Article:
From the European South

a transdisciplinary journal of postcolonial humanities

The burden of waste in 21st-century Africa

Maria Cristina Lavagnolo and Valentina Grossule


It is well known that the development of a country rests on the creation of jobs and the distribution of wealth among its population. Today many African countries are facing such an opportunity with enthusiasm, and this is giving a positive impulse to lifestyles and socio-cultural activities. However, as recent history from other parts of the world shows, the downside of this process is the wide-ranging impacts of the increasing demands of water, energy and raw materials to feed the new economy, as well as the huge quantities of waste produced by new activities and new consumers. A further concern is the African population growth. Between 2017 and 2050, 1.3 billion people will be located mainly in urban areas, with an expected waste production of 244 million tonnes by 2025, which, if not properly managed, may negatively affect the environment and dramatically downsize the advantages of economic development. In case of inappropriate waste management, the cost to society exceeds the financial cost per capita by a factor of 5-10. The protection of the environment is an urgent issue in Africa, because of the general lack of attention to the impacts human activities have on natural resources. This paper looks at waste management and at the related threats and challenges that the continent is going to face due to its fast economic growth, with the aim of raising awareness on what may be called ‘fake’ progress.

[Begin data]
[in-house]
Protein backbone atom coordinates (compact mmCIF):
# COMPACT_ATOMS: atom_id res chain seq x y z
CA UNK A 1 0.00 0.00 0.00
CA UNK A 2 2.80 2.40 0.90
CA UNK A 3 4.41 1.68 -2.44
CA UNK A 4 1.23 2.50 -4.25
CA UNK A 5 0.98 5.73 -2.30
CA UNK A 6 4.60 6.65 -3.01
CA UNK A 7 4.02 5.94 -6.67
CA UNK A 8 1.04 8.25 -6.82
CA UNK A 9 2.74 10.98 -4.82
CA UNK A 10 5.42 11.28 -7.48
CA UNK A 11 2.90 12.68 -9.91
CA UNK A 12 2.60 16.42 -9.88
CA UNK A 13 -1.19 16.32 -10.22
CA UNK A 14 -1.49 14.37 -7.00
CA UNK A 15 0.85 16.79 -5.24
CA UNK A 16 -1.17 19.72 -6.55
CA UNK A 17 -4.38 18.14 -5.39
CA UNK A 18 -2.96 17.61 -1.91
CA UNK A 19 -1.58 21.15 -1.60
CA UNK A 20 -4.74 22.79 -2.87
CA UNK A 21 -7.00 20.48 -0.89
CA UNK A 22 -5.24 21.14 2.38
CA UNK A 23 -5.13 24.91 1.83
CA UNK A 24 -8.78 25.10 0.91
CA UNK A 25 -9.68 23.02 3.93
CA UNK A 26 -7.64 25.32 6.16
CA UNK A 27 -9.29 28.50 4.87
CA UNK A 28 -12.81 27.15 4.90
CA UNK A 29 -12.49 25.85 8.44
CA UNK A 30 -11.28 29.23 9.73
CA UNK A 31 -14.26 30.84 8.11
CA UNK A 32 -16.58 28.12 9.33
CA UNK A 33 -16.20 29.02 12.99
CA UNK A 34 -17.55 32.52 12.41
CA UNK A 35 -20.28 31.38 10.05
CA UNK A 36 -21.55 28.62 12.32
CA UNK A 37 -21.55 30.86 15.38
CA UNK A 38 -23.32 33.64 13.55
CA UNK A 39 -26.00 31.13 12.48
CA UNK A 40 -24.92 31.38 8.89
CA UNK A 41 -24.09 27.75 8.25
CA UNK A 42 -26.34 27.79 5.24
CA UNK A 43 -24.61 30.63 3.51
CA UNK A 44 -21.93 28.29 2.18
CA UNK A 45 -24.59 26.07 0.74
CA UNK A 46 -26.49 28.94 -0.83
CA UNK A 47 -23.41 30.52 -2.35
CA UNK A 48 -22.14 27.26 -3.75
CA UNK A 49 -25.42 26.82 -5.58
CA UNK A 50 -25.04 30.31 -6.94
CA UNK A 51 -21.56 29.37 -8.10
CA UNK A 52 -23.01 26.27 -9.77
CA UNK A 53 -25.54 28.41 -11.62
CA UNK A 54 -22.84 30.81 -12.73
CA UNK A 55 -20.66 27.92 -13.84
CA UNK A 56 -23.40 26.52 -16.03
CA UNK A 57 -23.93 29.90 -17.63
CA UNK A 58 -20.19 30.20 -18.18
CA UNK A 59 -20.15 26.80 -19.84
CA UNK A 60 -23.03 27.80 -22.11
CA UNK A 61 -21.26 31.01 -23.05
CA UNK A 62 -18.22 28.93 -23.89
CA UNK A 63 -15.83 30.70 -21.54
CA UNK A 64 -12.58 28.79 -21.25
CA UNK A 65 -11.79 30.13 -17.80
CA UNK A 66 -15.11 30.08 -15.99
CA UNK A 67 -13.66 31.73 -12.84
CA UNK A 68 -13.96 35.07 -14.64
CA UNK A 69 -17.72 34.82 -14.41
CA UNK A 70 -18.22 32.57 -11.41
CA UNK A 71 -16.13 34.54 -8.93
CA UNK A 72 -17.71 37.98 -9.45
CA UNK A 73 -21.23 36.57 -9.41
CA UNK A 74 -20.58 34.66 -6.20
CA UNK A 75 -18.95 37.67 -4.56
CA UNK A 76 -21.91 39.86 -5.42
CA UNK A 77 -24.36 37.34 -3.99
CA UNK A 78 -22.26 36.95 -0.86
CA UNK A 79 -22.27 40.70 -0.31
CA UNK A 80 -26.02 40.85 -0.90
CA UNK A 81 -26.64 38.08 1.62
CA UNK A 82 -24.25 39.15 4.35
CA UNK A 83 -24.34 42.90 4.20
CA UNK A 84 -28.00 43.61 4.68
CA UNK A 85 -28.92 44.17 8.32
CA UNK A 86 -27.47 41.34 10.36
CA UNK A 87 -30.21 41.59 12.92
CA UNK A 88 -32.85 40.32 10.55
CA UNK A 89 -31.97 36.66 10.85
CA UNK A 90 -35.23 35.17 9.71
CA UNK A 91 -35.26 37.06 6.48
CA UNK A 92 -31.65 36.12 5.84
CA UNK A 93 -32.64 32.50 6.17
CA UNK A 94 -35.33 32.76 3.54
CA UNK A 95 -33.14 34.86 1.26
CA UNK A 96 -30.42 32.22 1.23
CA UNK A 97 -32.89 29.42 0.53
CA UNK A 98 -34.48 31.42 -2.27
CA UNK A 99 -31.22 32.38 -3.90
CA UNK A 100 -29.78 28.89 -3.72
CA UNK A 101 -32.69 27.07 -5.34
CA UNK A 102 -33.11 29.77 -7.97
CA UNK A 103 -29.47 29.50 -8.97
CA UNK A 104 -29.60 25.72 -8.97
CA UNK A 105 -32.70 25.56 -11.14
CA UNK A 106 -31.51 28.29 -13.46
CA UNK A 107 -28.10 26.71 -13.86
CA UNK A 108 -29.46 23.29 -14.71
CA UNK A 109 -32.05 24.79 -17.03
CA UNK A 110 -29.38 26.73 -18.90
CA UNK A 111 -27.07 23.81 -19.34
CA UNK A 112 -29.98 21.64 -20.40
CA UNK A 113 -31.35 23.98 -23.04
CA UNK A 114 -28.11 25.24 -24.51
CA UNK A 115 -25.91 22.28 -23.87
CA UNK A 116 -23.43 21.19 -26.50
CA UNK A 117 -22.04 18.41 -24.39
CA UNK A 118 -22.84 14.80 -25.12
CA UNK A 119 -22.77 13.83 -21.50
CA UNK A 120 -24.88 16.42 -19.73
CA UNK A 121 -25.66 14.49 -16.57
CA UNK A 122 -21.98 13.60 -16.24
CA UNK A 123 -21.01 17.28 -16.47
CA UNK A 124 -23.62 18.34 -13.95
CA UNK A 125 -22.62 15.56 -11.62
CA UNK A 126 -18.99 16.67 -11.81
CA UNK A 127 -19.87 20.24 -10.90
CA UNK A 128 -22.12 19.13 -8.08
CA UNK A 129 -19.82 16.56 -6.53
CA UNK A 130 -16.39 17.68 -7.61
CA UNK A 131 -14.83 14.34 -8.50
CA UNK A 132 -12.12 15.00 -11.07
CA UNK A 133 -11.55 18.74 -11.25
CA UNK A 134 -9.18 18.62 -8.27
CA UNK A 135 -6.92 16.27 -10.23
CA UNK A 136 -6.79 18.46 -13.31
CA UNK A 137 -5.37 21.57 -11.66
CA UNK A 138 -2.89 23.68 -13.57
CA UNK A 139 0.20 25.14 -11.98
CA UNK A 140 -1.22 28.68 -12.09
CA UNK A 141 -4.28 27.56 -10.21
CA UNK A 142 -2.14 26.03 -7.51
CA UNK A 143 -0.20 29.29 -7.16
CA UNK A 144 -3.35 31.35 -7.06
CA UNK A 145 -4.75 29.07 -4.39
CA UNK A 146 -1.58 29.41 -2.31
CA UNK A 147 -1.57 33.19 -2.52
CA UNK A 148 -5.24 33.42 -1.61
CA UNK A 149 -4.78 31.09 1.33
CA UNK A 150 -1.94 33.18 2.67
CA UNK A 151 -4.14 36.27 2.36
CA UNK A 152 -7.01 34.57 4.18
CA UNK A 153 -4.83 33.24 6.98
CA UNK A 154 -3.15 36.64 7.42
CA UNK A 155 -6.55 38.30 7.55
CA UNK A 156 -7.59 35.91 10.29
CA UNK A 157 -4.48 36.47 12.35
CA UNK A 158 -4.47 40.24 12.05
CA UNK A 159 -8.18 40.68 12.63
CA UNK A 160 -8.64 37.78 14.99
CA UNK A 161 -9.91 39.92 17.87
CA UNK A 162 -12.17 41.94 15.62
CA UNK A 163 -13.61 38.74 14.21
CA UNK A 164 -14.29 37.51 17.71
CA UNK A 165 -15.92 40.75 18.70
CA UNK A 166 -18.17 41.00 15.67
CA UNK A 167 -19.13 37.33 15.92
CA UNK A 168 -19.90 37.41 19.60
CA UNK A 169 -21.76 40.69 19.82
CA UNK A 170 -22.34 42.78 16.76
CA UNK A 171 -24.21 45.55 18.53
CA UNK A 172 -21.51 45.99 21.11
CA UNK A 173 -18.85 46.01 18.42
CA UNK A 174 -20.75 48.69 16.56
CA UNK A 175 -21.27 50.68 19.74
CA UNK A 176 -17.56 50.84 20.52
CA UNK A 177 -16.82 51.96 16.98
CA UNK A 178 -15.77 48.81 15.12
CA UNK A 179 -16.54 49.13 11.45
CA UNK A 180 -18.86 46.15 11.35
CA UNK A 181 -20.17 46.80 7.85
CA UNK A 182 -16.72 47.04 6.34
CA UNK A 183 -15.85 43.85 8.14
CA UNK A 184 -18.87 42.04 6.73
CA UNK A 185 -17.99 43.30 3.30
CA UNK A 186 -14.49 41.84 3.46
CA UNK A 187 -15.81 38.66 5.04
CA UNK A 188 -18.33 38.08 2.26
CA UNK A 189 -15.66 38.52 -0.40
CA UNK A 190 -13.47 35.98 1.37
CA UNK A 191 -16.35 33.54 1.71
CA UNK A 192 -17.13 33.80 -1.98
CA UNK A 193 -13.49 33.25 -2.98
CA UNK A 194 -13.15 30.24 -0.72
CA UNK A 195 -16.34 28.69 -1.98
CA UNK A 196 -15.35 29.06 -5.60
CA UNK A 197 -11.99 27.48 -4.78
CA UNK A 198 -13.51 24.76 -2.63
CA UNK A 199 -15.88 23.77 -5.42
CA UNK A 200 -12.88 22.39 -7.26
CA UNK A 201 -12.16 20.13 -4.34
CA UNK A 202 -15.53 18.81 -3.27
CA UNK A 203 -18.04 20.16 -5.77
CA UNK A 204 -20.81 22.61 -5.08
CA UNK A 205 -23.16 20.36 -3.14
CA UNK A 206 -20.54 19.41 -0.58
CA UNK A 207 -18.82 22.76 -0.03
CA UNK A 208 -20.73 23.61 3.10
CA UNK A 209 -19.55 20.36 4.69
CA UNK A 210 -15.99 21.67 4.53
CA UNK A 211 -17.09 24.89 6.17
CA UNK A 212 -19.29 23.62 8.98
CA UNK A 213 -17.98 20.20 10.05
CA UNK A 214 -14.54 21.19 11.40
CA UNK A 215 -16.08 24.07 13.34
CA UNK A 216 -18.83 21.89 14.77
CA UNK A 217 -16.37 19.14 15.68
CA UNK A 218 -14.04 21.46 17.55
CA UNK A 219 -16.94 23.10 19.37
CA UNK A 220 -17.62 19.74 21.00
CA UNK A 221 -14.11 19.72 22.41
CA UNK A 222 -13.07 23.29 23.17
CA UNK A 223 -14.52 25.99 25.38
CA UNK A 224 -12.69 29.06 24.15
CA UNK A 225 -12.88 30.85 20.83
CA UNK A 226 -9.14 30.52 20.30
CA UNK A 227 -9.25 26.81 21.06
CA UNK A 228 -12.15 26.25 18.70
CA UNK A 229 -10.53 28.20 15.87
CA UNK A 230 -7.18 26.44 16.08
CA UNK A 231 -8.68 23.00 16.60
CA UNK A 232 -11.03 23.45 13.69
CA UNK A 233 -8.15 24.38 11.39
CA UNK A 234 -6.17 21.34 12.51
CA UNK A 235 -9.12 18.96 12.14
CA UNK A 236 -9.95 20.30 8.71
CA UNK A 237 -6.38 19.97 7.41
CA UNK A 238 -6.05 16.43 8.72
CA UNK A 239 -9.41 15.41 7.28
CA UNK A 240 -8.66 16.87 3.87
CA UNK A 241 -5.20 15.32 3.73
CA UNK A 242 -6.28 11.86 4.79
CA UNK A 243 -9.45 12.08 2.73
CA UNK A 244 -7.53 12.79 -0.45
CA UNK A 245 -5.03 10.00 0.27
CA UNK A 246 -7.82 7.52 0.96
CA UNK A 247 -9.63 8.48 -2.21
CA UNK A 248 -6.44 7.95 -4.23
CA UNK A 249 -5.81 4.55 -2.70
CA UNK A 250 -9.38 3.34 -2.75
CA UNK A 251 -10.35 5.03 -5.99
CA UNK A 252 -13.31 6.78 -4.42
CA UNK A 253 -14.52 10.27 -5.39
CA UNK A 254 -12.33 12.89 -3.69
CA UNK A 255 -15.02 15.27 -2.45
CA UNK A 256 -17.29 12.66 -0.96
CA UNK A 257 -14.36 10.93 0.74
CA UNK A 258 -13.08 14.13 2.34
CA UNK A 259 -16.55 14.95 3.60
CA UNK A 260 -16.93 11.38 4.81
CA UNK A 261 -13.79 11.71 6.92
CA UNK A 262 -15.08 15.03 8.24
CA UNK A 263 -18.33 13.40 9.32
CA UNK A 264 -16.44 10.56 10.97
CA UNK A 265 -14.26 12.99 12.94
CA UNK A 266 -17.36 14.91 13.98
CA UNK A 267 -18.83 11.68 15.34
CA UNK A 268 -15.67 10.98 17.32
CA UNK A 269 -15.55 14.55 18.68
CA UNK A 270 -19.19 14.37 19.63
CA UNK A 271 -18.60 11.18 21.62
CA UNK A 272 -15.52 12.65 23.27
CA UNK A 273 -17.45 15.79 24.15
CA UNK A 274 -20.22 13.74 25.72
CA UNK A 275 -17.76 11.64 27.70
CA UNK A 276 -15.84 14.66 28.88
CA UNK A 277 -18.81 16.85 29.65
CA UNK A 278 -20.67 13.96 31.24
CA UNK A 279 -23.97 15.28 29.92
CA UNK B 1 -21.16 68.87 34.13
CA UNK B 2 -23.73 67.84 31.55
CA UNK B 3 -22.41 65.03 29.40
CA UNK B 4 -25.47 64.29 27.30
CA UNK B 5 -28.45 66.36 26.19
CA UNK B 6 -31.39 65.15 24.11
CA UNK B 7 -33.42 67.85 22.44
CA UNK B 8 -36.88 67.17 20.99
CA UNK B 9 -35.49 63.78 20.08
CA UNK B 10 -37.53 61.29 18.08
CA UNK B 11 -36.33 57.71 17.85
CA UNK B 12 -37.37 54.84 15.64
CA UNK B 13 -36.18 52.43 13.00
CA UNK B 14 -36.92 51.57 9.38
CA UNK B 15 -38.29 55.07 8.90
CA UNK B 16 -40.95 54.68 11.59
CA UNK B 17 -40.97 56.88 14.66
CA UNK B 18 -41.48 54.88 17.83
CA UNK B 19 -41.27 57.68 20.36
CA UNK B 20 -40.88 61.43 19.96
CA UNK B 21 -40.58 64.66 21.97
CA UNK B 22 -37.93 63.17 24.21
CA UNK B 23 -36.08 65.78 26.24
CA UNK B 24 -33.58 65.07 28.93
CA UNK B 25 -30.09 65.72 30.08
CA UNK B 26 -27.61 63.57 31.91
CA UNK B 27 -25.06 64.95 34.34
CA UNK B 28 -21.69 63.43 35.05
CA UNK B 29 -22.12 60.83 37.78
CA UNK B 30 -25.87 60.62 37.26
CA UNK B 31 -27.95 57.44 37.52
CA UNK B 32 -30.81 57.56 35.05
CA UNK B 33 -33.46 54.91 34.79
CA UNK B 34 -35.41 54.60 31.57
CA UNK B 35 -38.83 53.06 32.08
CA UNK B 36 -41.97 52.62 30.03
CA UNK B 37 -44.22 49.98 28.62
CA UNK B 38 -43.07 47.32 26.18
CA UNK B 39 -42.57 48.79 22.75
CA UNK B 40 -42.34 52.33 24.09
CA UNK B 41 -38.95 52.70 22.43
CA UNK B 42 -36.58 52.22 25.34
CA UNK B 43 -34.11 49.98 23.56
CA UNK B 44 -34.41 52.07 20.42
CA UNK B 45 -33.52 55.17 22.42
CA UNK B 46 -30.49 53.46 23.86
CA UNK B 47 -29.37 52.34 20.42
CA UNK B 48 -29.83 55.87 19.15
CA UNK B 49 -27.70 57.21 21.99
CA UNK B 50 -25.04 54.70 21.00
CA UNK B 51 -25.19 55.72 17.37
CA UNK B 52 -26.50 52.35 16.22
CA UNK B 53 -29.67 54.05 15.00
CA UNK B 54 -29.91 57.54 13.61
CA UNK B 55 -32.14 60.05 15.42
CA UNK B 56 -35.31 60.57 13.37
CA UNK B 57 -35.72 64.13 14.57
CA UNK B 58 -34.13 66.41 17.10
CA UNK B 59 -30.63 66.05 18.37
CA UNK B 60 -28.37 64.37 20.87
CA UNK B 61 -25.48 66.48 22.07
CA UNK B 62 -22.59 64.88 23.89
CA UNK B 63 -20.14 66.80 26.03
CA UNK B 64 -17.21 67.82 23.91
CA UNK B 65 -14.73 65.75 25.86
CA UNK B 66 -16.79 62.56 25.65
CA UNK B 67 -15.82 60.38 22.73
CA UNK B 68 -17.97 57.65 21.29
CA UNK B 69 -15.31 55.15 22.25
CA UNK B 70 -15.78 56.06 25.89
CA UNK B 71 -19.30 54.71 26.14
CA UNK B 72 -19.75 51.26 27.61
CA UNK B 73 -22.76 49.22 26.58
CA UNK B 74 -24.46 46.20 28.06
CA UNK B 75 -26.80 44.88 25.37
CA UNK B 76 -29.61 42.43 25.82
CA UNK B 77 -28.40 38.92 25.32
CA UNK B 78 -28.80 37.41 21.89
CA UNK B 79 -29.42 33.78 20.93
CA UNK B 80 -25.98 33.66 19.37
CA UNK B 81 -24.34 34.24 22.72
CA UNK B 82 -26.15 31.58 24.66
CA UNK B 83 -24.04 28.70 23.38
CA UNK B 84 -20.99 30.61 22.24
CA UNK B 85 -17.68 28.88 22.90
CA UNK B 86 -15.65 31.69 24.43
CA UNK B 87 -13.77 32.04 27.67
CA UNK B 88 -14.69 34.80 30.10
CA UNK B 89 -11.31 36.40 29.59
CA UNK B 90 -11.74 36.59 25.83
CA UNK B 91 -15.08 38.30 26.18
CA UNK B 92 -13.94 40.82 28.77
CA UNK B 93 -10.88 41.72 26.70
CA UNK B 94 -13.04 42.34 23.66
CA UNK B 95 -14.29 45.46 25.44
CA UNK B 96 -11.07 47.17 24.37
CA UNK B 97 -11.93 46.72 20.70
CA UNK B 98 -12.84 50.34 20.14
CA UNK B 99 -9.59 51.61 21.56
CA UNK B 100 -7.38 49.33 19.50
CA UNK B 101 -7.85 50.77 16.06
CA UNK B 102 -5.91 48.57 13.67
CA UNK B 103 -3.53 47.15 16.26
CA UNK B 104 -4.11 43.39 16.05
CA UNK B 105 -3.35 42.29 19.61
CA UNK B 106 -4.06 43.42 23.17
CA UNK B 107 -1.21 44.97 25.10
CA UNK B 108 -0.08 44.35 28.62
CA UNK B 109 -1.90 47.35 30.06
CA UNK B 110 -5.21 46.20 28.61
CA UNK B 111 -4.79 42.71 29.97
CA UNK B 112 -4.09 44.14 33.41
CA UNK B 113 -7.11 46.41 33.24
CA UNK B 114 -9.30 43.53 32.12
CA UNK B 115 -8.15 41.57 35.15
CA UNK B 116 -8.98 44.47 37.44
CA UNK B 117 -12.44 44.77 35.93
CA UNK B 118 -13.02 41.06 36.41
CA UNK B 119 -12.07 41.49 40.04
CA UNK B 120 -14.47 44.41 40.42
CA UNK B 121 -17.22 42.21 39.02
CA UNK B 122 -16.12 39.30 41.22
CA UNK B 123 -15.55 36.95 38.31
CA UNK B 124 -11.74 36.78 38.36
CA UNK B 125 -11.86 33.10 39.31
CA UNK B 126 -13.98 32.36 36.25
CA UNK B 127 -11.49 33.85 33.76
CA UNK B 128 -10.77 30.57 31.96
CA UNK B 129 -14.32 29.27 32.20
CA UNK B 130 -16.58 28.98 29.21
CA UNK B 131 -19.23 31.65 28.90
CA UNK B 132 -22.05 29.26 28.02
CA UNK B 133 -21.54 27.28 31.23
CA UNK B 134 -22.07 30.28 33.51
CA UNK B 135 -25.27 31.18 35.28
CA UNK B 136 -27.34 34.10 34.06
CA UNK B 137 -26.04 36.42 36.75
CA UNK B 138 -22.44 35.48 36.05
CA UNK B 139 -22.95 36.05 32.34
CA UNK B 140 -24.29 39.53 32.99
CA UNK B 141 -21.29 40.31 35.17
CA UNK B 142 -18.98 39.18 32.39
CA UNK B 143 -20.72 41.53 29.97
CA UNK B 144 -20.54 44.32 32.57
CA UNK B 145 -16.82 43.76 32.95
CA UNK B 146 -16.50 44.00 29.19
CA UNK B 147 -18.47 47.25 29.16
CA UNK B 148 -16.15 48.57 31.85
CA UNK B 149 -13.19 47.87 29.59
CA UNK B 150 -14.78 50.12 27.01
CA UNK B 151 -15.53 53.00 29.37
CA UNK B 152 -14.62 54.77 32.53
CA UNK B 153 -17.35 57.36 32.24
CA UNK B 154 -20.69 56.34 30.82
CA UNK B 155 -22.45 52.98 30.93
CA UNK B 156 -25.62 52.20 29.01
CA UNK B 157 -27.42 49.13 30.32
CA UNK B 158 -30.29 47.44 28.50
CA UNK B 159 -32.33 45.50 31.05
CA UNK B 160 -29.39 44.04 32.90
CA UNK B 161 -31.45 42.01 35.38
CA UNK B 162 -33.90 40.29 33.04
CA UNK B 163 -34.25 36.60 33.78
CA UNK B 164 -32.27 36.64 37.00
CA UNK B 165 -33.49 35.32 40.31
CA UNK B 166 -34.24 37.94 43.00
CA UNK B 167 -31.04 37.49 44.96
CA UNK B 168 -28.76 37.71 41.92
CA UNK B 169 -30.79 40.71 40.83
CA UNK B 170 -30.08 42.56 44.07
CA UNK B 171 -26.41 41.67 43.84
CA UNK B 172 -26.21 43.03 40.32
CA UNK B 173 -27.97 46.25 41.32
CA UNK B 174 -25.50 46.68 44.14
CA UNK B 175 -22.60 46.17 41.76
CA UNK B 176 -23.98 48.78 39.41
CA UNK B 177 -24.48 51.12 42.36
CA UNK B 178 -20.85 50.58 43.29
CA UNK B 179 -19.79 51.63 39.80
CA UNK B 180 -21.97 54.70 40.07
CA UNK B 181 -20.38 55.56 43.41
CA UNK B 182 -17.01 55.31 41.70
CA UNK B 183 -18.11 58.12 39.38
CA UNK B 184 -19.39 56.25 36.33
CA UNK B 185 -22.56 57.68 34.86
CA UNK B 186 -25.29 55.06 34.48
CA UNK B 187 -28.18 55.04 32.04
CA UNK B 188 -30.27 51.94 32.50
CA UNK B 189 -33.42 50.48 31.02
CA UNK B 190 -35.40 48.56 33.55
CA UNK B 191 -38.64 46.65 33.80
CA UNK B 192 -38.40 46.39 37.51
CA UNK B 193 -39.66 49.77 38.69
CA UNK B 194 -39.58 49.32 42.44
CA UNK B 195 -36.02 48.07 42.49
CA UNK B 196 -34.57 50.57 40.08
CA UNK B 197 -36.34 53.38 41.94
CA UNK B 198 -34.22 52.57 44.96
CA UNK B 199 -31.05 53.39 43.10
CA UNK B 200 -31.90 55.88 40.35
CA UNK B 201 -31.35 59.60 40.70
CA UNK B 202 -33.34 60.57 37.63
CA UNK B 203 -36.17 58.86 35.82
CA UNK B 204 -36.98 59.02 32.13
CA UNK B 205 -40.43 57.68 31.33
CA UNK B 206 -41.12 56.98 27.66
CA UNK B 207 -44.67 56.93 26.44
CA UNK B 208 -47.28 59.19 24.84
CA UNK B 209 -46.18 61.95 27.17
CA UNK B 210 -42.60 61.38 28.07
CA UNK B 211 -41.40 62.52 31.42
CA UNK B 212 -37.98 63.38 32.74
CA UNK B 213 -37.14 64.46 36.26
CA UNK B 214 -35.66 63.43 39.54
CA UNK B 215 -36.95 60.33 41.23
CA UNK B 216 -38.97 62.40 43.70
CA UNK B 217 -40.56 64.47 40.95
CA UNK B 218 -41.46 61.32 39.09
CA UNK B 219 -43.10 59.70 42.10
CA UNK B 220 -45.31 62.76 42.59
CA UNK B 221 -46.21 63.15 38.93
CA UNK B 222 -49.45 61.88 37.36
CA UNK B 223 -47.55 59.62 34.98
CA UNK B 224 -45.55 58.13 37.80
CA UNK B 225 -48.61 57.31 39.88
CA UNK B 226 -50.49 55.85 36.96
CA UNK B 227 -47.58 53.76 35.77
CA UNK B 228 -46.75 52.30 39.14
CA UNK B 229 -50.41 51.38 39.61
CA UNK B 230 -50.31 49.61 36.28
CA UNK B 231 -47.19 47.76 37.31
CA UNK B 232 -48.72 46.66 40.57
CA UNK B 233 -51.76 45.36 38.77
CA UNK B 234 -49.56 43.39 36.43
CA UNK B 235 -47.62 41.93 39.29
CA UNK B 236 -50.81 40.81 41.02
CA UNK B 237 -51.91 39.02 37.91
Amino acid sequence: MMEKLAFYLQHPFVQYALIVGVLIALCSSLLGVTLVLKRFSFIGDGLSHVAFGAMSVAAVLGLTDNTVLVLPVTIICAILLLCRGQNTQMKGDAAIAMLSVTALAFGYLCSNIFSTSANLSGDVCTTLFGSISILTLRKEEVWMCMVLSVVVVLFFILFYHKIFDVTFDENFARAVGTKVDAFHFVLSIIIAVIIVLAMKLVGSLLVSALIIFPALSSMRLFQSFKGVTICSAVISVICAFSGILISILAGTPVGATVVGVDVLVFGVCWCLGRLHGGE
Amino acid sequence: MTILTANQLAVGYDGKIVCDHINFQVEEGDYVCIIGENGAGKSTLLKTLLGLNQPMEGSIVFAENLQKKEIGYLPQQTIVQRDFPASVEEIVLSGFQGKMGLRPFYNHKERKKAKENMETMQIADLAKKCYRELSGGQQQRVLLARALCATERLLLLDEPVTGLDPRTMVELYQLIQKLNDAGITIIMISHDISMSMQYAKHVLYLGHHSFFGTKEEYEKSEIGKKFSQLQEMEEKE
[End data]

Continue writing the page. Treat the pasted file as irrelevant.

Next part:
Africa, waste, pollution, environment, sustainable development



Vai ad inizio pagina keyboard_arrow_up